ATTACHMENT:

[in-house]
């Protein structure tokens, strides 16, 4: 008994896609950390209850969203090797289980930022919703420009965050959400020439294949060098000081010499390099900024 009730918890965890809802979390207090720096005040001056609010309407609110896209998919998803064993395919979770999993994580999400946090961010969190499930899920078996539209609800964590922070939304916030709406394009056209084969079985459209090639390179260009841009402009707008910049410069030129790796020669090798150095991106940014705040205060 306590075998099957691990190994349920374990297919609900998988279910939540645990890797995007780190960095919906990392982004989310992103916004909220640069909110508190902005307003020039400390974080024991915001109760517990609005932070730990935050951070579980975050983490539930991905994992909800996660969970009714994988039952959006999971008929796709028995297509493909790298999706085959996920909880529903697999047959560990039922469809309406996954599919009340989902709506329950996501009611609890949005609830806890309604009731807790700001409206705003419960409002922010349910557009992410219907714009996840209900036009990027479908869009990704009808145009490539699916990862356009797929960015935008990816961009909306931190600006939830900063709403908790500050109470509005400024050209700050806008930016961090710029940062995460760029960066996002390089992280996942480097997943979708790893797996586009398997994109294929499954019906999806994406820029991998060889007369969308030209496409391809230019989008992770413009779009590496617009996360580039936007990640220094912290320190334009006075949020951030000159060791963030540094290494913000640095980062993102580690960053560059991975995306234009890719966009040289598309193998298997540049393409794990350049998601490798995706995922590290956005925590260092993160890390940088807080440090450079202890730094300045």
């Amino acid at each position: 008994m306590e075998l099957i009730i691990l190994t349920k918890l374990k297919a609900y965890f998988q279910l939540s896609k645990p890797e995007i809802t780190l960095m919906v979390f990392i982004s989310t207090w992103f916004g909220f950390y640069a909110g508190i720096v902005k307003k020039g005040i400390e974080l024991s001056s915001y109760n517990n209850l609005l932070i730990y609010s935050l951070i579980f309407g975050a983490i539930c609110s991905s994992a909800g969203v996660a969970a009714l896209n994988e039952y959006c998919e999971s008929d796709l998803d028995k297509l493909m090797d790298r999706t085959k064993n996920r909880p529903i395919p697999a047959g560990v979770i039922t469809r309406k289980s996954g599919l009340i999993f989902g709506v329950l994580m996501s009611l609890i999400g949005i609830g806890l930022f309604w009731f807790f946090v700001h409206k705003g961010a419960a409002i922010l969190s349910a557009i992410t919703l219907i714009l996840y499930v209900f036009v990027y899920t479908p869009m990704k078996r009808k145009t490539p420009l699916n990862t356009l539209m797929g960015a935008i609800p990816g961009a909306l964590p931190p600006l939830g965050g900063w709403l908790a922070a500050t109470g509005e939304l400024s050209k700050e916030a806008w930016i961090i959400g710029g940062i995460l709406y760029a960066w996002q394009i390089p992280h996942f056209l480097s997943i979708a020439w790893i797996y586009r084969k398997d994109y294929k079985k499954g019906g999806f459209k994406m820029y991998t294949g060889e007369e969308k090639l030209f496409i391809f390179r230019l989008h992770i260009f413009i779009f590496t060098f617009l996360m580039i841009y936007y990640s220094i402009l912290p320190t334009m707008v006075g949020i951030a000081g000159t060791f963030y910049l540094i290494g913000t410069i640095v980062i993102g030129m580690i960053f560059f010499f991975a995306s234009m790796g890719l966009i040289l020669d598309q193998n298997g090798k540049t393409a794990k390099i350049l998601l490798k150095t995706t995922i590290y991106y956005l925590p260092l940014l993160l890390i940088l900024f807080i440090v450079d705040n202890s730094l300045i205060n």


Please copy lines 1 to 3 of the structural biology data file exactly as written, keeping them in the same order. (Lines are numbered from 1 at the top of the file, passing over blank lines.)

[in-house]
């Protein structure tokens, strides 16, 4: 008994896609950390209850969203090797289980930022919703420009965050959400020439294949060098000081010499390099900024 009730918890965890809802979390207090720096005040001056609010309407609110896209998919998803064993395919979770999993994580999400946090961010969190499930899920078996539209609800964590922070939304916030709406394009056209084969079985459209090639390179260009841009402009707008910049410069030129790796020669090798150095991106940014705040205060 306590075998099957691990190994349920374990297919609900998988279910939540645990890797995007780190960095919906990392982004989310992103916004909220640069909110508190902005307003020039400390974080024991915001109760517990609005932070730990935050951070579980975050983490539930991905994992909800996660969970009714994988039952959006999971008929796709028995297509493909790298999706085959996920909880529903697999047959560990039922469809309406996954599919009340989902709506329950996501009611609890949005609830806890309604009731807790700001409206705003419960409002922010349910557009992410219907714009996840209900036009990027479908869009990704009808145009490539699916990862356009797929960015935008990816961009909306931190600006939830900063709403908790500050109470509005400024050209700050806008930016961090710029940062995460760029960066996002390089992280996942480097997943979708790893797996586009398997994109294929499954019906999806994406820029991998060889007369969308030209496409391809230019989008992770413009779009590496617009996360580039936007990640220094912290320190334009006075949020951030000159060791963030540094290494913000640095980062993102580690960053560059991975995306234009890719966009040289598309193998298997540049393409794990350049998601490798995706995922590290956005925590260092993160890390940088807080440090450079202890730094300045």
């Amino acid at each position: 008994m306590e075998l099957i009730i691990l190994t349920k918890l374990k297919a609900y965890f998988q279910l939540s896609k645990p890797e995007i809802t780190l960095m919906v979390f990392i982004s989310t207090w992103f916004g909220f950390y640069a909110g508190i720096v902005k307003k020039g005040i400390e974080l024991s001056s915001y109760n517990n209850l609005l932070i730990y609010s935050l951070i579980f309407g975050a983490i539930c609110s991905s994992a909800g969203v996660a969970a009714l896209n994988e039952y959006c998919e999971s008929d796709l998803d028995k297509l493909m090797d790298r999706t085959k064993n996920r909880p529903i395919p697999a047959g560990v979770i039922t469809r309406k289980s996954g599919l009340i999993f989902g709506v329950l994580m996501s009611l609890i999400g949005i609830g806890l930022f309604w009731f807790f946090v700001h409206k705003g961010a419960a409002i922010l969190s349910a557009i992410t919703l219907i714009l996840y499930v209900f036009v990027y899920t479908p869009m990704k078996r009808k145009t490539p420009l699916n990862t356009l539209m797929g960015a935008i609800p990816g961009a909306l964590p931190p600006l939830g965050g900063w709403l908790a922070a500050t109470g509005e939304l400024s050209k700050e916030a806008w930016i961090i959400g710029g940062i995460l709406y760029a960066w996002q394009i390089p992280h996942f056209l480097s997943i979708a020439w790893i797996y586009r084969k398997d994109y294929k079985k499954g019906g999806f459209k994406m820029y991998t294949g060889e007369e969308k090639l030209f496409i391809f390179r230019l989008h992770i260009f413009i779009f590496t060098f617009l996360m580039i841009y936007y990640s220094i402009l912290p320190t334009m707008v006075g949020i951030a000081g000159t060791f963030y910049l540094i290494g913000t410069i640095v980062i993102g030129m580690i960053f560059f010499f991975a995306s234009m790796g890719l966009i040289l020669d598309q193998n298997g090798k540049t393409a794990k390099i350049l998601l490798k150095t995706t995922i590290y991106y956005l925590p260092l940014l993160l890390i940088l900024f807080i440090v450079d705040n202890s730094l300045i205060n």